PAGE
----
Wildlife advocates and hunting groups are hopeful that legislation funding wildlife restoration will pass this year after a favorable vote in the U.S. House.

The House of Representatives this week voted 231-190 to approve the Recovering America’s Wildlife Act, which would allocate $1.4 billion annually to fund state and tribal proactive projects aimed at preventing extinction of at-risk species and improving wildlife habitat. Of that total, $97.5 million is set aside specifically for tribal conservation efforts. Now, the only question is whether the Senate will pass the bill before the end of the 117th Congress.

“Tribes have thousands of years of traditional knowledge and a vested interest in solving the biggest challenges facing our fish and wildlife. The missing piece of the puzzle is adequate, sustained resources to build tribal capacity and support their conservation efforts,” said Gloria Tom, director of the Navajo Nation’s Fish and Wildlife Department and member of the National Wildlife Federation’s Board of Directors.

First introduced in the Senate in 2018 by Sen. James Risch, R-Idaho, the bill continues to draw some bipartisan backing as sportsmen and wildlife watchers urge their Congressional delegations to support the bill. In the House, 16 Republicans voted in favor, but Rep. Matt Rosendale voted no. In the Senate, Sen. Jon Tester is one of the co-sponsors, but Sen. Steve Daines is not.

“State and tribal wildlife action plans have lacked critical funding for far too long,” said John Gale, Backcountry Hunters and Anglers conservation director. “(The act’s) scope and potential benefits are unprecedented. This legislation will finally equip states and tribes to draw on a broad range of proven management practices, such as active restoration, invasive species removal, research, watershed management and collaborative management across state lines and tribal lands, to effect successful species recovery.”

In the House, Reps. Debbie Dingell, D-Mich., and Jeff Fortenberry, R-Neb., introduced the act a year ago. Dingell is a natural choice to sponsor the bill because her late husband, John Dingell, helped pass a similar bill, the Dingell-Johnson Act that funds fisheries management. The $1.3 billion from the Recovering America’s Wildlife Act would be divided among the states based on land area and number of sportsmen’s license holders, similar to the Dingell-Johnson or Pittman-Robertson act funding. Montana stands to gain about $27 million each year.

In addition, states must match 25% of the funding and proposed projects need to benefit wildlife listed in each state’s wildlife action plan, which identifies at-risk species and various methods to restore them. The Act requires at least 15% of the funding go toward recovering federally listed threatened and endangered species.

Montana’s 2015 wildlife action plan lists 128 at-risk species. Almost 50 are in critical need of conservation, from the western toad and harlequin duck to the black-footed ferret and grizzly bear. The threats to these species include pollution, climate change, invasive species and accelerating, unchecked development.

Fourteen of the 47 critical species are birds, which shouldn’t be surprising. A 2019 Cornell University study estimated that since 1970, there are 3 billion fewer birds in North America due to loss of habitat, collisions with buildings and other structures and pesticides.

The signs are clear that species are declining, and this bipartisan bill will take great strides towards preventing these species from becoming endangered and avoiding those ‘emergency room’ procedures that are required to recover wildlife when they get to that dangerous point,” said Larry Berrin, Montana Audubon executive director. We are excited to be leading the RAWA coalition in our state to finally get this across the finish.”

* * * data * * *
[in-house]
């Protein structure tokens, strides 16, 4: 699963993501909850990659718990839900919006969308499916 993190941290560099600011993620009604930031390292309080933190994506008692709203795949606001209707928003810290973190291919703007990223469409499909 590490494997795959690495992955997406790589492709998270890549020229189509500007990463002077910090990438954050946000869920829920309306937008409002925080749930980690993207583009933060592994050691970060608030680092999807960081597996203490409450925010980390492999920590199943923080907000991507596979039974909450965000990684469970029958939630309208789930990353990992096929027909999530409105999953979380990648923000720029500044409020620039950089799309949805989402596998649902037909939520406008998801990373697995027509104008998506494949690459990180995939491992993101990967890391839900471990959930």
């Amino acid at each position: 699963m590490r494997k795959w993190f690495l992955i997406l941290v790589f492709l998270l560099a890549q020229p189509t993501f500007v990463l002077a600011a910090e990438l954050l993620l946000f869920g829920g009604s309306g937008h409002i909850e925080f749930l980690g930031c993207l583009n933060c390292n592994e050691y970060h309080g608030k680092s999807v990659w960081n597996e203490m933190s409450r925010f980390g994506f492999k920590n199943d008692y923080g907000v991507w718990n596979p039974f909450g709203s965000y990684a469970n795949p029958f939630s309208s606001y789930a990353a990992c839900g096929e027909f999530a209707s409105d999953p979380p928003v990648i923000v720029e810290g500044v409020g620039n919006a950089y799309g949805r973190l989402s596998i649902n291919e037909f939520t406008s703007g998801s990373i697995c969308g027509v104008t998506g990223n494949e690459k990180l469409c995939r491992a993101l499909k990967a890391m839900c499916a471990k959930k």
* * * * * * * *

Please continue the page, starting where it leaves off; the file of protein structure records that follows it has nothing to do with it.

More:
Montana Wildlife Federation spokesman Alec Underwood said the Recovering America’s Wildlife Act was a common-sense bill that would benefit both sportsmen and landowners in Montana. Underwood used the example of the Big Hole Valley where some landowners agreed to leave more water in the river to keep the arctic grayling off the Endangered Species List. The arctic grayling is one of Montana’s 47 species in critical need, but having more water in the river also helps other trout species that anglers like to catch.

“That dedicated funding would create opportunities to conserve habitat in a voluntary and non-regulatory manner. It’s a commonsense approach that will result in some locally driven efforts to restore those at-risk species. That will benefit rural communities as well, because it will allow the state to create incentives for landowners who want to conserve and restore habitat on their land,” Underwood said. “This will save money in the long run, because it’s a lot less expensive to help species this way than to have to bring them back under the Endangered Species Act.”

The annual $1.4 billion would come from penalties paid by polluters and those convicted of environmental crimes across the nation. When Sen. Martin Heinrich, D-N.M., reintroduced the bill in the Senate last July, he said the 10-year-average of such penalty payments is around $1.4 billion so sufficient money is available.

The Senate bill recently passed out of the Environment and Public Works committee and will likely get a vote in the full Senate this summer, said National Wildlife Federation spokesperson Lacey McCormick. With the Senate being almost evenly split between the two parties, it’s harder than the House to get bills through, but McCormick said there’s hope.

“We’ve got Republican support. For example, Sen. (Jim) Inhofe voted for it,” McCormick said, referring to an Oklahoma senator who tends to oppose conservation legislation. “So we’re cautiously optimistic.”

Contact reporter Laura Lundquist at lundquist@missoulacurrent.com.